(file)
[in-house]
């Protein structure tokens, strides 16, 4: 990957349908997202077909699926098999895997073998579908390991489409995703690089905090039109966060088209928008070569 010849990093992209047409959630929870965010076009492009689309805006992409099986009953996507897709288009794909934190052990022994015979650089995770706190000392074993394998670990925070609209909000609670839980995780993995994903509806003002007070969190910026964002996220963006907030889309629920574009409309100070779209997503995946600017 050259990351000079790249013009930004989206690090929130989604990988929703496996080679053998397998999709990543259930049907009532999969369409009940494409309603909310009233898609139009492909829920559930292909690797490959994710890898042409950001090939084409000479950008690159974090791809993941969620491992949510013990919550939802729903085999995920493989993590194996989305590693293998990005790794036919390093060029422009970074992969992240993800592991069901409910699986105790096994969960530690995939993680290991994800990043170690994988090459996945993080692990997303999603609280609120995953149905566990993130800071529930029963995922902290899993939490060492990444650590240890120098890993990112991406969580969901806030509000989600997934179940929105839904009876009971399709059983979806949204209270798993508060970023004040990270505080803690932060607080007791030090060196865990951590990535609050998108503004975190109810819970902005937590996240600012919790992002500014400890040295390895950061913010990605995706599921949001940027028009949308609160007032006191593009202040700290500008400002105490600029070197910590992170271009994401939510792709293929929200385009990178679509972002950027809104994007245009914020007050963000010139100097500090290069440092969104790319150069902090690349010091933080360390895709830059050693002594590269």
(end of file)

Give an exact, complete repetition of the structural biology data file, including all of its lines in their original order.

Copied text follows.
[in-house]
């Protein structure tokens, strides 16, 4: 990957349908997202077909699926098999895997073998579908390991489409995703690089905090039109966060088209928008070569 010849990093992209047409959630929870965010076009492009689309805006992409099986009953996507897709288009794909934190052990022994015979650089995770706190000392074993394998670990925070609209909000609670839980995780993995994903509806003002007070969190910026964002996220963006907030889309629920574009409309100070779209997503995946600017 050259990351000079790249013009930004989206690090929130989604990988929703496996080679053998397998999709990543259930049907009532999969369409009940494409309603909310009233898609139009492909829920559930292909690797490959994710890898042409950001090939084409000479950008690159974090791809993941969620491992949510013990919550939802729903085999995920493989993590194996989305590693293998990005790794036919390093060029422009970074992969992240993800592991069901409910699986105790096994969960530690995939993680290991994800990043170690994988090459996945993080692990997303999603609280609120995953149905566990993130800071529930029963995922902290899993939490060492990444650590240890120098890993990112991406969580969901806030509000989600997934179940929105839904009876009971399709059983979806949204209270798993508060970023004040990270505080803690932060607080007791030090060196865990951590990535609050998108503004975190109810819970902005937590996240600012919790992002500014400890040295390895950061913010990605995706599921949001940027028009949308609160007032006191593009202040700290500008400002105490600029070197910590992170271009994401939510792709293929929200385009990178679509972002950027809104994007245009914020007050963000010139100097500090290069440092969104790319150069902090690349010091933080360390895709830059050693002594590269």